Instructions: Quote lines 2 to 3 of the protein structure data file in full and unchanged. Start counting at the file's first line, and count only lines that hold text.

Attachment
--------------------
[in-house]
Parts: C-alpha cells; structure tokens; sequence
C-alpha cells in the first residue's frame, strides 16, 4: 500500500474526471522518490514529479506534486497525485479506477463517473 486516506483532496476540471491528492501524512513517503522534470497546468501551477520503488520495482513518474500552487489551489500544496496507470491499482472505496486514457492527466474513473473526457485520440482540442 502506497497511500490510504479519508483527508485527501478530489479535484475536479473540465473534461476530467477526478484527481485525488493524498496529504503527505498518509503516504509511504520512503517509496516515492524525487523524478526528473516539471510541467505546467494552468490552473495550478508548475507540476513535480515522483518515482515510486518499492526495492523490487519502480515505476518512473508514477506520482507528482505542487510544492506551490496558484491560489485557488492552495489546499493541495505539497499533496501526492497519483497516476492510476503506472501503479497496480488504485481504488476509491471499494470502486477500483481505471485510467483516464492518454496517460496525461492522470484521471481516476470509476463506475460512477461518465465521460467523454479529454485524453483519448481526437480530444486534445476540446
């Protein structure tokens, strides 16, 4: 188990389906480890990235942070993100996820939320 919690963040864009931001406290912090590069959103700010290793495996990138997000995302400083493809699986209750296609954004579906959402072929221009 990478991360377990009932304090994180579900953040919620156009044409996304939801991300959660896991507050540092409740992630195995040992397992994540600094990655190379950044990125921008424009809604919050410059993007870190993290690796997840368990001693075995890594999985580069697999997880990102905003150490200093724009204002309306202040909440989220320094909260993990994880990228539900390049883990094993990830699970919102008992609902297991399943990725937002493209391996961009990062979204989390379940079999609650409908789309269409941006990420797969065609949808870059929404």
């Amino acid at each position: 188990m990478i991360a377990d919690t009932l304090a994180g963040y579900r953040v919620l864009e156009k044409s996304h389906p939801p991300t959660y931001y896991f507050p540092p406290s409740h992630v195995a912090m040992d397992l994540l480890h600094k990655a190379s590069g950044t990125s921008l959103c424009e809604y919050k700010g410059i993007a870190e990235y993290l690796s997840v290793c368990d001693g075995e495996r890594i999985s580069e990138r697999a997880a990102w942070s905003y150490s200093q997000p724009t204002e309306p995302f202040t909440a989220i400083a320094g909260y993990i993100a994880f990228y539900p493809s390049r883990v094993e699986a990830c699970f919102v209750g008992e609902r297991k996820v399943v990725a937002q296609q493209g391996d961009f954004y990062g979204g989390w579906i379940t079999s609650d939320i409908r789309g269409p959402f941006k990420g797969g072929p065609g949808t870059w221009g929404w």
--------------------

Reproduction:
Parts: C-alpha cells; structure tokens; sequence
C-alpha cells in the first residue's frame, strides 16, 4: 500500500474526471522518490514529479506534486497525485479506477463517473 486516506483532496476540471491528492501524512513517503522534470497546468501551477520503488520495482513518474500552487489551489500544496496507470491499482472505496486514457492527466474513473473526457485520440482540442 502506497497511500490510504479519508483527508485527501478530489479535484475536479473540465473534461476530467477526478484527481485525488493524498496529504503527505498518509503516504509511504520512503517509496516515492524525487523524478526528473516539471510541467505546467494552468490552473495550478508548475507540476513535480515522483518515482515510486518499492526495492523490487519502480515505476518512473508514477506520482507528482505542487510544492506551490496558484491560489485557488492552495489546499493541495505539497499533496501526492497519483497516476492510476503506472501503479497496480488504485481504488476509491471499494470502486477500483481505471485510467483516464492518454496517460496525461492522470484521471481516476470509476463506475460512477461518465465521460467523454479529454485524453483519448481526437480530444486534445476540446